Malaysiakini, 28 September 2016
The Star, 30 September 2016
THE highly rated World Economic Economic Forum’s Global Competitiveness Report 2016-2017, has reduced Malaysia’s ranking drastically by seven places, from 18th out of 140 countries last year to 25th this year.
As the Minister of Trade and Industry Datuk Mustapa Mohamad rightly responded, this is disappointing.
But to many analysts and keen observers, this drop in competitiveness is not surprising. In fact we could wonder how we were ranked higher than Australia, Ireland and even Israel, in the earlier assessments.
Now we ponder as to whether this serious drop in the ranking can turn into a slide?
The least we can do now, is to take it as a real warning that we have to take heed of very acutely.
We cannot afford to simply dismiss this decline in competitiveness casually.
What is thus worrisome is the reaction from the Director General of the Malaysian Productivity Corporation Datuk Mohd Razali Hussain
He stated that “Malaysia continues to lead the region despite losing some ground this year, following six years of improvement.”
We cannot be cavalier orcomplacent in the loss of competitiveness.
Instead we should seriously ask ourselves what went wrong and how and what we can and should do, to prevent any further slide.
The report has carefully analysed 12 pillars for competitiveness - such as institutions, infrastructure, macro economic environment, health and primary education and training, goods market efficiency, labour market efficiency, financial market development, technological readiness, market size business sophistication and innovation.
So the WEC Report has a thorough basis for ranking and rating our competitiveness. And we declined in 8 out of the above 12 pillars.
The areas of decline in competitiveness and where there is a crying need for improvement include: judicial independence, business cost of terrorism, business cost of crime and violence as well as organised crime, secondary and tertiary education enrollment, total tax rate and female participation in the labour force.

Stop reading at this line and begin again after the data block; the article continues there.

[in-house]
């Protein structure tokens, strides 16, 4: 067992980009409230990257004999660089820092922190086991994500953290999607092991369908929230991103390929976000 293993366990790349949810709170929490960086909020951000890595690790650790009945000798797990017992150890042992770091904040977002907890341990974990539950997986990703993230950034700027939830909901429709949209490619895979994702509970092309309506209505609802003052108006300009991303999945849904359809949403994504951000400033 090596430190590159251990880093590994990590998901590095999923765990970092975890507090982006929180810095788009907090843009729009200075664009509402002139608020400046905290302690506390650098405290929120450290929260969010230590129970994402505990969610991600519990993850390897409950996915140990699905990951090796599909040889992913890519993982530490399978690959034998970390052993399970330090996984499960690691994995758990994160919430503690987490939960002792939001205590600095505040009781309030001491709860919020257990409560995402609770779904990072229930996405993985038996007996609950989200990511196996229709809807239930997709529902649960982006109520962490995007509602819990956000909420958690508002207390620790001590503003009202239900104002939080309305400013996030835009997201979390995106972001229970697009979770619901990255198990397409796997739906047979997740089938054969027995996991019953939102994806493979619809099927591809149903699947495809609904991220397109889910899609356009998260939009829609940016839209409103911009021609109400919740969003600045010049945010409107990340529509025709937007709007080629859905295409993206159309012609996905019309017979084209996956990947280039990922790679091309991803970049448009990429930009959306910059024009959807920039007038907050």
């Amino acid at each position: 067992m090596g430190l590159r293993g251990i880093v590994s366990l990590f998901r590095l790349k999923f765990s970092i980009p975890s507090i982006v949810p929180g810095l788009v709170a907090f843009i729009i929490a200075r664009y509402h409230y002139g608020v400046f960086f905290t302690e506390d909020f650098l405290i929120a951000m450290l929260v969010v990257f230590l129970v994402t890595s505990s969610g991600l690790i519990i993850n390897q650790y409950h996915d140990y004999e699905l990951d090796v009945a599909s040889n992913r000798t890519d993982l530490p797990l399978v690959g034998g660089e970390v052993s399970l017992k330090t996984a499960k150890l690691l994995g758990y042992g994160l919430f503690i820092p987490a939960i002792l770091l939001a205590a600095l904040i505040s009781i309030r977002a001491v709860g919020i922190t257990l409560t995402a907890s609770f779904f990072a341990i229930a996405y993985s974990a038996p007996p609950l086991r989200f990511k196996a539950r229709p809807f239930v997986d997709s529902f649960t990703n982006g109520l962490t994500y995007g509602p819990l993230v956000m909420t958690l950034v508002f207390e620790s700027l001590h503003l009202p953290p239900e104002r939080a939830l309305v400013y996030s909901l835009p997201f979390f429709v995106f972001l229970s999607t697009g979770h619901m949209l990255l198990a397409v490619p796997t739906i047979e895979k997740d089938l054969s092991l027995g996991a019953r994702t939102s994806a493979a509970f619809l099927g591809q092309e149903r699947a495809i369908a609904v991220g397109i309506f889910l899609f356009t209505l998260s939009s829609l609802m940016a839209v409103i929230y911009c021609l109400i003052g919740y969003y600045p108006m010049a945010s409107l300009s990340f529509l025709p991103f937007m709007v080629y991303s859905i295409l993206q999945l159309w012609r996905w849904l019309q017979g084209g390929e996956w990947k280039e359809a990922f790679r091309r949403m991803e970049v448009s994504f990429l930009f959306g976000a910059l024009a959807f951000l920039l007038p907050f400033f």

Arising from this disappointing report, the Government could introduce a report card to keep track of our efforts to make improvements in our competitiveness.
We could develop a whole range and series of indices and indicators which will clearly show how well we are doing in comparison to world-wide competitors.
It is encouraging that the Minister of Trade has frankly stated that “hopefully we will help improve our ranking in the coming report.”
That ambitious goal, is only possible if we:-
1. Collaborate more closely and effectively with the private sectoar
2. Phase out protectionism,
3. Fight corruption and cronyism more willingly
4. Avoid state capture by making our institutions, like the MACC, the Election Commission, the judiciary and others, much more independent.
5. Encourage a more open and free society, with greater protection of human freedoms and human rights
6. Revise and reform our economic model to face greater global competition on a sustainable basis.
All these pillars and more need to be strengthened to become a more competitive nation which can hold its head high, as we used to do more confidently in the past.
This WEF Report could indeed be a blessing in disguise if we take it as a warning to do more to stop the decline. I hope we will act accordingly with a stronger political will.
We also hope that Budget 2017 will take into account the findings of the WEC Report on Competitiveness, as well as some of the above ideas.
View original article in Malaysiakini.
View original article in The Star.
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